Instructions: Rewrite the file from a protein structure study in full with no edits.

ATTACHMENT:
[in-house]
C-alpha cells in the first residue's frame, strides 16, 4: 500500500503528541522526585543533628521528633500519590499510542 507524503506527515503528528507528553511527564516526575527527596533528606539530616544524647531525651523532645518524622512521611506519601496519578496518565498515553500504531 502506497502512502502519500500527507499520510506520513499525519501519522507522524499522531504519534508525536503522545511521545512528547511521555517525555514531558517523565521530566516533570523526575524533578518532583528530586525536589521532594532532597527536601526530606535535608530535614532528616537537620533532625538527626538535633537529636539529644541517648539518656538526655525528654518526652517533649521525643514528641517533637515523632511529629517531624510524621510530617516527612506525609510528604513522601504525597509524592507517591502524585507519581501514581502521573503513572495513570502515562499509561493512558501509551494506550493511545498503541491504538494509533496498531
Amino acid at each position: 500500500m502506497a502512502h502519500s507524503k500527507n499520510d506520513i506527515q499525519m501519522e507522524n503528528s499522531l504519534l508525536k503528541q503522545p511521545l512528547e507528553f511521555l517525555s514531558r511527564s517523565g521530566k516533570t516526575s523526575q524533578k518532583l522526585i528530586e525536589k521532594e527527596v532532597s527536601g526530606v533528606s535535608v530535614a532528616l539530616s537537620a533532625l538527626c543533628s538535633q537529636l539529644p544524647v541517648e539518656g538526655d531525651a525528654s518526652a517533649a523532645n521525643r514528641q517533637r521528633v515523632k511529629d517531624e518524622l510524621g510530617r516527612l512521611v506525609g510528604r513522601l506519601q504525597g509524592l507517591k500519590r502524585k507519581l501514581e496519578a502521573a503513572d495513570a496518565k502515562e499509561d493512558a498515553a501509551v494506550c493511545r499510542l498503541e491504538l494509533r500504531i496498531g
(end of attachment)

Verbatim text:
[in-house]
C-alpha cells in the first residue's frame, strides 16, 4: 500500500503528541522526585543533628521528633500519590499510542 507524503506527515503528528507528553511527564516526575527527596533528606539530616544524647531525651523532645518524622512521611506519601496519578496518565498515553500504531 502506497502512502502519500500527507499520510506520513499525519501519522507522524499522531504519534508525536503522545511521545512528547511521555517525555514531558517523565521530566516533570523526575524533578518532583528530586525536589521532594532532597527536601526530606535535608530535614532528616537537620533532625538527626538535633537529636539529644541517648539518656538526655525528654518526652517533649521525643514528641517533637515523632511529629517531624510524621510530617516527612506525609510528604513522601504525597509524592507517591502524585507519581501514581502521573503513572495513570502515562499509561493512558501509551494506550493511545498503541491504538494509533496498531
Amino acid at each position: 500500500m502506497a502512502h502519500s507524503k500527507n499520510d506520513i506527515q499525519m501519522e507522524n503528528s499522531l504519534l508525536k503528541q503522545p511521545l512528547e507528553f511521555l517525555s514531558r511527564s517523565g521530566k516533570t516526575s523526575q524533578k518532583l522526585i528530586e525536589k521532594e527527596v532532597s527536601g526530606v533528606s535535608v530535614a532528616l539530616s537537620a533532625l538527626c543533628s538535633q537529636l539529644p544524647v541517648e539518656g538526655d531525651a525528654s518526652a517533649a523532645n521525643r514528641q517533637r521528633v515523632k511529629d517531624e518524622l510524621g510530617r516527612l512521611v506525609g510528604r513522601l506519601q504525597g509524592l507517591k500519590r502524585k507519581l501514581e496519578a502521573a503513572d495513570a496518565k502515562e499509561d493512558a498515553a501509551v494506550c493511545r499510542l498503541e491504538l494509533r500504531i496498531g